Ok. A counsellor isn't a psychologist though... so I hope her boss is a Ph.D or Shrink. @joeylittle may know the specifics for WHO within the USA, as to whether or not they recognise it within diagnostic and insurance aspects.I checked with my counselor Anthony, and she said she's gonna double check with her boss
She's incorrect. WHO sets the diagnostic codes, via the ICD.last she knew WHO has zero authority/business to make any determinations inside the US. I should find out tomorrow about that.
So, technically, the WHO is actually at the top of the chain, code-wise. Link Removed (my bolding for emphasis):Since 2003, ICD codes have been mandatory (per HIPAA) for third-party billing and reporting for all electronic transactions for billing and reimbursement. They are the World Health Organization (WHO)’s International Classification of Diseases and Related Health Problems and used in conjunction with CPT for billing.
Because the DSM endorses (and therefore lists) most mental / behavioral health ICD codes (but excludes some), and because it's the only accepted guide to ICD for our industry, many providers believe that DSM and ICD codes are separate. They're not: DSM is ICD. Most of us use the language "DSM codes", but there is no list of DSM codes separate from ICD codes. DSM directs you to the correct ICD diagnosis code(s). Even if psychologists record DSM diagnostic codes for billing purposes, payers recognize the codes as ICD-9-CM, the official version of ICD currently used in the United States.
Yeah, but if it's not integrated into the DSM or ICD, there's no way to assign it a number and slap it on a person.The issue here is, cPTSD has been recognized by practitioners and state health agencies as far back as 1988 that I know of..
In DSM V and ICD-10,. DESNOS is still a coding option.Another name sometimes used to describe the cluster of symptoms referred to as Complex PTSD is Disorders of Extreme Stress Not Otherwise Specified (DESNOS)
They cite the WHO beta draft of ICD-11 for that. I've also seen that info in this guide to the diagnostic differences between DSM and ICD, in re: PTSD.The current ICD-10 includes a diagnosis of Enduring Personality Change After Catastrophic Experience (EPCACE) in the Disorders of adult personality and behavior section. This is regarded as equivalent to Complex PTSD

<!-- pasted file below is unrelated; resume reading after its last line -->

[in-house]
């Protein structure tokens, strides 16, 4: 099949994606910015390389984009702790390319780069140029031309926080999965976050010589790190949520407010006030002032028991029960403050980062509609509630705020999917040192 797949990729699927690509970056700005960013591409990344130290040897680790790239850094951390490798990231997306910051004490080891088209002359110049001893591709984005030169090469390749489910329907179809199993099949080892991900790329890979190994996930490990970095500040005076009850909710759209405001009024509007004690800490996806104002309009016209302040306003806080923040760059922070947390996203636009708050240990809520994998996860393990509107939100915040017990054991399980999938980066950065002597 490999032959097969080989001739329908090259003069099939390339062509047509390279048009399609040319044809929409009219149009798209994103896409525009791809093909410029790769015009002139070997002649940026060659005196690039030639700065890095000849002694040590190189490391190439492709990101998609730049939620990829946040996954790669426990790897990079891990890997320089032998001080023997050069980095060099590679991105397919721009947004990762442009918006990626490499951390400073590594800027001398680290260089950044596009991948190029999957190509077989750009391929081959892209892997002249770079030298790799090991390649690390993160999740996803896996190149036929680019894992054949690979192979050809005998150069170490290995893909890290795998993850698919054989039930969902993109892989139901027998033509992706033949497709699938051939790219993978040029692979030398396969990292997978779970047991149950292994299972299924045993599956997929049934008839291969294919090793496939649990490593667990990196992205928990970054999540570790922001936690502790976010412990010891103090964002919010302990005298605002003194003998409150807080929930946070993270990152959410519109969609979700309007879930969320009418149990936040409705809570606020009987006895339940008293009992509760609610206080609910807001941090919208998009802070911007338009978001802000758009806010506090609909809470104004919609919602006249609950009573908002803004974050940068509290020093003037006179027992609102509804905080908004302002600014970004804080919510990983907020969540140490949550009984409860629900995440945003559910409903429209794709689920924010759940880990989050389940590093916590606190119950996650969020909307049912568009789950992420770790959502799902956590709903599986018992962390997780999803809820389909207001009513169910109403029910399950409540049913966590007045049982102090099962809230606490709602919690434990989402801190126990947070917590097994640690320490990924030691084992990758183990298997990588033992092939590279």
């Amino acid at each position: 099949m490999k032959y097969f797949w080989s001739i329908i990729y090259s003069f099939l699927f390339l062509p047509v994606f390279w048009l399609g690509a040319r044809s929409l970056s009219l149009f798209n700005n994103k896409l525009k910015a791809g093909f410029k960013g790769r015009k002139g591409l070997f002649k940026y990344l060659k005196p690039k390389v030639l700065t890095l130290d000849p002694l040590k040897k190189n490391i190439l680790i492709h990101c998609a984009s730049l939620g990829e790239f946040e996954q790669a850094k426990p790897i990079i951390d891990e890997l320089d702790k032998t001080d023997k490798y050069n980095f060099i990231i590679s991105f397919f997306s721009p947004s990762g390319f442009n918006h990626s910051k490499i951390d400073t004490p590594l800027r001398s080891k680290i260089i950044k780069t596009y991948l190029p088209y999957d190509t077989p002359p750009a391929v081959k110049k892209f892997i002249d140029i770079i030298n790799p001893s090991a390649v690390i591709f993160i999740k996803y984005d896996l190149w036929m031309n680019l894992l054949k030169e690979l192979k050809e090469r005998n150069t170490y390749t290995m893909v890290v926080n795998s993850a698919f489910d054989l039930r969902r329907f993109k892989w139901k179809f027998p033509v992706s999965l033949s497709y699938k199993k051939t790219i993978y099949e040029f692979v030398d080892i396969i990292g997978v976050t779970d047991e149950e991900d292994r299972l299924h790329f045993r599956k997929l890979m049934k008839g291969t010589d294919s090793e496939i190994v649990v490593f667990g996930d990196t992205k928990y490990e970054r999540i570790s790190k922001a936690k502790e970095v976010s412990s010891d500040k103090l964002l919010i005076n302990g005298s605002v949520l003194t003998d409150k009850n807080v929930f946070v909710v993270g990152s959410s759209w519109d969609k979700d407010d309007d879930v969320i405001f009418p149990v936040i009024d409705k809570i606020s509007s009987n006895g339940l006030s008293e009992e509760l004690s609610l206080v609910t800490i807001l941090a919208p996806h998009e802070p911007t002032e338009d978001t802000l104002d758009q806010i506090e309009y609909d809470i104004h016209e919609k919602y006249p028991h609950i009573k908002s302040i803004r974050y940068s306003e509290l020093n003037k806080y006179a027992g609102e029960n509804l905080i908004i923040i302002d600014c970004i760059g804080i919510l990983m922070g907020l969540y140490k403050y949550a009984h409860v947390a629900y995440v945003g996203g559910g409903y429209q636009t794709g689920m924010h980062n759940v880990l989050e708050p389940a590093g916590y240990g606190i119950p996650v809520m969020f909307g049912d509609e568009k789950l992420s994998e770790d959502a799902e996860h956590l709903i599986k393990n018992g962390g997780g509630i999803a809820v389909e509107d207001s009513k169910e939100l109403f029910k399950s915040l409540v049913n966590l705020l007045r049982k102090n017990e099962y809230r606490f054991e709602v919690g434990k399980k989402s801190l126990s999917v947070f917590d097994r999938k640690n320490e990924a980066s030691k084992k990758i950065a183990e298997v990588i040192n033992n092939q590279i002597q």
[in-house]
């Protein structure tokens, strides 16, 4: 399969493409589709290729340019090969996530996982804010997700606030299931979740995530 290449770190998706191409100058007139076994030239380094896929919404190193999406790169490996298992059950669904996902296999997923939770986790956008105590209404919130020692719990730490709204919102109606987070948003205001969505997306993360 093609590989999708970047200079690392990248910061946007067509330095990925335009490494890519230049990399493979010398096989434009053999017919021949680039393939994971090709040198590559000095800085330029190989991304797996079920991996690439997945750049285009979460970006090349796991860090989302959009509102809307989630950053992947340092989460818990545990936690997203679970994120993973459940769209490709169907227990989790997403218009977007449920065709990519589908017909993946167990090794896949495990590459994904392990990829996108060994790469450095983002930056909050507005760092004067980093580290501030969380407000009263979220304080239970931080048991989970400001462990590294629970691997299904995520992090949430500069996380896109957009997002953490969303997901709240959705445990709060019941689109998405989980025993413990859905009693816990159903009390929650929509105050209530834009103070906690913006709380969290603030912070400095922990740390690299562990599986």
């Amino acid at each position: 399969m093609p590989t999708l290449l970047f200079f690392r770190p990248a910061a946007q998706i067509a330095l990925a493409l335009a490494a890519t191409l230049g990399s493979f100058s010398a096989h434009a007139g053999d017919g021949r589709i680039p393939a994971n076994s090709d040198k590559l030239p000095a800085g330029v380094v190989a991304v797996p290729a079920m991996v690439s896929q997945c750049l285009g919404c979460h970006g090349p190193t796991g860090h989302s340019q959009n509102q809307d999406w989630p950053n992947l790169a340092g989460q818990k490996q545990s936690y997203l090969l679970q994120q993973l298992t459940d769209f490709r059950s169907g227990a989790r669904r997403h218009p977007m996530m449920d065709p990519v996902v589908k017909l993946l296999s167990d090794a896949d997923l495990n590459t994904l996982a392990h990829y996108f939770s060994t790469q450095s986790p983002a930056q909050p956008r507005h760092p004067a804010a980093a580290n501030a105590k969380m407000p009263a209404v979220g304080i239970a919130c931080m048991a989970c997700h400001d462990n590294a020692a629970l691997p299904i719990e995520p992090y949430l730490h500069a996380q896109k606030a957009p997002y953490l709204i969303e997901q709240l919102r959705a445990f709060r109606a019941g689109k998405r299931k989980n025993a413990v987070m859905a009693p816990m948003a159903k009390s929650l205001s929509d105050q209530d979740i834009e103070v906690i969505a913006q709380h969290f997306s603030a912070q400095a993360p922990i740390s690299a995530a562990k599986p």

Use as many diagnosis codes that apply to document the patient’s complexity and report the patient’s symptoms and/or adverse environmental circumstances. Once a definitive diagnosis is established, report the appropriate definitive diagnosis code(s) as the primary code, plus any other symptoms that the patient is exhibiting as secondary diagnoses that are not part of the usual disease course or are considered incidental.
You just need to stop talking with complete and utter idiots. I'm not talking with you about this further, as you just seem to be trolling, argumentative, and ignorant to facts: ResearchOk, this is the reply I got-
"Well, first of all the WHO is a policy organization. Not research or treatment, but...
Also the only mental health policy initiative they have to my knowledge is depression.
Your therapist said -Given all of this - it's not really surprising that most docs would prefer to tell a patient they are diagnosed with c-PTSD, as a kind of shorthand. They can't list it as the actual diagnosis, because it's not there. But there are ample codes to assign that reflect the spectrum of symptoms.
Correct, it does not guide treatment. None of the diagnostic manuals do.As far as the ICD coding system it's just that a coding system for quanitative tracking of incidence and prevalence of health conditions. It does not guide treatment. If it is included, it will only be calling a rose by another name.
I think the problem is lack of communication as well, esp. on this thread.I think what the problem is here is the lack of communication. Too many doctors, such as thosethat initially diagnosed me with CPTSD (which were licensed physicians, namely 2 neuropsychs. 1 psych & 1 neurologist, and I can get you their names if you want them).
And like I said (which is the same, but with more detail):Previously cptsd has been called "personality disorders"
During the DSM IV and IV revisions (lined up with ICD-9) the common practice was to use the code for Disorders of Extreme Stress Not Otherwise Specified (DESNOS), as a stand-in representing Complex PTSD.
In DSM V and ICD-10,. Link Removed
The current ICD-10 includes a diagnosis of Enduring Personality Change After Catastrophic Experience (EPCACE) in the Disorders of adult personality and behavior section. This is regarded as equivalent to Complex PTSD
Is about, specifically. I'm guessing (hoping?) you want to talk to a doc about this:I'm going to find a doctor and get his/her take on this.
FWIW, quantified medical often trumps quantified psychiatric. However they classed your TBI, it would probably have been more meaningful to most doctors as a basis for any psych diagnosis. You'd need to go back to the ICD - not for psychiatry, but for neurology - as well as relevant research, and look at what was considered 'within norms' for enduring personality changes following brain injury between 1987 and 1992.What confuses others, and myself, is how I was able to get enlisted in the US Army in 1992. I gave the USA ALL of my medical records, including all medical and psych records regarding my TBI in 1987, including the names and contact information for every doctor involved. So when they accepted those, I considered it good to go. The recruiter considered it good to go...For a long time my TBI was labeled "CHI" & "SCHI", for Closed Head Injury and Severe Closed Head Injury. Glasgow Coma score was used, not the Rancho Trauma Diagnosis Code.